The employment agency wrote down that she had refused to work and her small; social security payment was taken away from her.
There is a procedure of getting it back, but this procedure takes months.

Mariyam and her 8 children are left with barely an income and hungry. Food parcels take care of the hunger and a friendly family bought new clothes and school uniforms for some of the children.

So Mariyam and her 8 children are among the people who receive food parcels. It's Ramadan, a time for doing good deeds. It's Yom Kipur, a day for saying "i'm sorry" and rectifying evils.

Poverty is not solved by handing out food. Poverty is not necessary. Poverty can be solved by paying minimum wages that allow people a decent living, by defining "a liveable income".
How much money does one need to live in a safe house, to buy food, medicine, an education for ones children (with all necessary books and srudy materials), electricity, water and perhaps a festive dinner at eid el fiter or yom kipur? Some new clothes and a pair of shoes now and then, a family visit to the local public pool during the summer holidays, a football to play with etc, (or are these luxuries?).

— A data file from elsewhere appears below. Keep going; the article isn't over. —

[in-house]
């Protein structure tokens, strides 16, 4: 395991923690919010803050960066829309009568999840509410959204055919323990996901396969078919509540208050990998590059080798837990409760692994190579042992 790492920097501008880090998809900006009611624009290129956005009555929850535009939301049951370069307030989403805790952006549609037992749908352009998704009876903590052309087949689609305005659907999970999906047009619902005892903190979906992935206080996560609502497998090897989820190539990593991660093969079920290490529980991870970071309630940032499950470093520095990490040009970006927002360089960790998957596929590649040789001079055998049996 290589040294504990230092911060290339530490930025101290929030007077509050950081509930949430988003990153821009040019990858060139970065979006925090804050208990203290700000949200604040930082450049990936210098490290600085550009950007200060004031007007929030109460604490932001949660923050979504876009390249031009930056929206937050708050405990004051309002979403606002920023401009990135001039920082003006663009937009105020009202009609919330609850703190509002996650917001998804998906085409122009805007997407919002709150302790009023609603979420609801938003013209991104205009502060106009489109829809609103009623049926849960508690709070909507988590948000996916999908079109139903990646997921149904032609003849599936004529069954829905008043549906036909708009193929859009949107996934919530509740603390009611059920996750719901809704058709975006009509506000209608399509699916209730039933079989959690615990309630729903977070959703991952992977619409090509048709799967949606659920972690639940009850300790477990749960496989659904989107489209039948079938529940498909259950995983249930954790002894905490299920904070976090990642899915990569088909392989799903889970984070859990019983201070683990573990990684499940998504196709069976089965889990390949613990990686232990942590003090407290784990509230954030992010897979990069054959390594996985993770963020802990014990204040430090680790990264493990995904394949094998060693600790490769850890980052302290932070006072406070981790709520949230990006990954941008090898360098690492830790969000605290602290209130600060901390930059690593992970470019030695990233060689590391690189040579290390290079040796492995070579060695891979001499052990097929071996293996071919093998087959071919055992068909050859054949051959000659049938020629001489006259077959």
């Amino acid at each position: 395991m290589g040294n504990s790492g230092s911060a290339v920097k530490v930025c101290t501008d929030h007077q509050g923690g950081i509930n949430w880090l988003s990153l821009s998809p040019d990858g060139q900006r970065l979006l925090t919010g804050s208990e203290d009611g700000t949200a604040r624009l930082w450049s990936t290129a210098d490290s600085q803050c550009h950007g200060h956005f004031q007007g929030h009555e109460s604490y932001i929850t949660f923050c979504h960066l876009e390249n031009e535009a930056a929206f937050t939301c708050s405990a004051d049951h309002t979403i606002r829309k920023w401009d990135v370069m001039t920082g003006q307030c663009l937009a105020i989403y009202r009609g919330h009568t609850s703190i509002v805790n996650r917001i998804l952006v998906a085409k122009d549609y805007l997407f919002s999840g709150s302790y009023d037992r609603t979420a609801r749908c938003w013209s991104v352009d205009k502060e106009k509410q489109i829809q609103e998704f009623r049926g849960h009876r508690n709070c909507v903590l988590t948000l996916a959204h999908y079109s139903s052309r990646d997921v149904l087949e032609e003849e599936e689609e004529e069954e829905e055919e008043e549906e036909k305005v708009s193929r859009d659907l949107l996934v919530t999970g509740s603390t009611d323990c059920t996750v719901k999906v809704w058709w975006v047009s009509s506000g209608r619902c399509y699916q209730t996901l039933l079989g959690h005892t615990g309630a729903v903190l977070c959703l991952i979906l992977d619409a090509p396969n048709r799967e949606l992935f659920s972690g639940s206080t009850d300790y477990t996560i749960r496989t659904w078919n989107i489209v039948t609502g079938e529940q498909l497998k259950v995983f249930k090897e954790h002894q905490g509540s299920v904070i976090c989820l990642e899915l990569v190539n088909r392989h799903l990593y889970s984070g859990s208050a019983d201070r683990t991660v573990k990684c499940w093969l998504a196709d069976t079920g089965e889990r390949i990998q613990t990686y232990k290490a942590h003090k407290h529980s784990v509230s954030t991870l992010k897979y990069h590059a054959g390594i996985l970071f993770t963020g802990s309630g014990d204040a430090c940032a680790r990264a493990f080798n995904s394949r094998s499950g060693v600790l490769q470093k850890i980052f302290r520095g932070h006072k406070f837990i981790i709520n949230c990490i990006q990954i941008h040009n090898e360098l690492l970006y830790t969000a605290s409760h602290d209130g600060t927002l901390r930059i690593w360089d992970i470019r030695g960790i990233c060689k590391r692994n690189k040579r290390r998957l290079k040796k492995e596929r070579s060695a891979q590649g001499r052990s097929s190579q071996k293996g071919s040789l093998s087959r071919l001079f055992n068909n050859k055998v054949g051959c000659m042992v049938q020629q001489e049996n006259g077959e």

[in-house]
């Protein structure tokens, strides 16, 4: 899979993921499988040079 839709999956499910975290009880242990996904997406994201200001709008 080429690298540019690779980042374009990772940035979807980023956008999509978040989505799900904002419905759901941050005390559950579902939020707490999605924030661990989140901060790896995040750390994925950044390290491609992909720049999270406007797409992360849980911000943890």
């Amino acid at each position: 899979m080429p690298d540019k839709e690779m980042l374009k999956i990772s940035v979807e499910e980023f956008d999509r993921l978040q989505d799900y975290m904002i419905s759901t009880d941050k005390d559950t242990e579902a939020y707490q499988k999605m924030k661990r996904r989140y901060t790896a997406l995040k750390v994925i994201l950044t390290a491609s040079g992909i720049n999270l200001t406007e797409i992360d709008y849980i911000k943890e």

Poverty is a social evil, solvable, unnecessary, i suppose we all need to say "we are sorry", as we're not doing enough to deal with it.

Handing out food parcels does NOT solve poverrty. A liveable minimum wage, proper work conditions, child care for working parents, liveable payments for those unabe to work (age, illness, migration etc) can all be obtained. Decent public housing is another must.

It's all a matter of priorities and policy making.
Ramadan, yom kippur, atonement, rectifying wrongs.....

1 comment:

Anonymous said...

I was a designer, now am social worker. You should be a SOCIAL WORKER!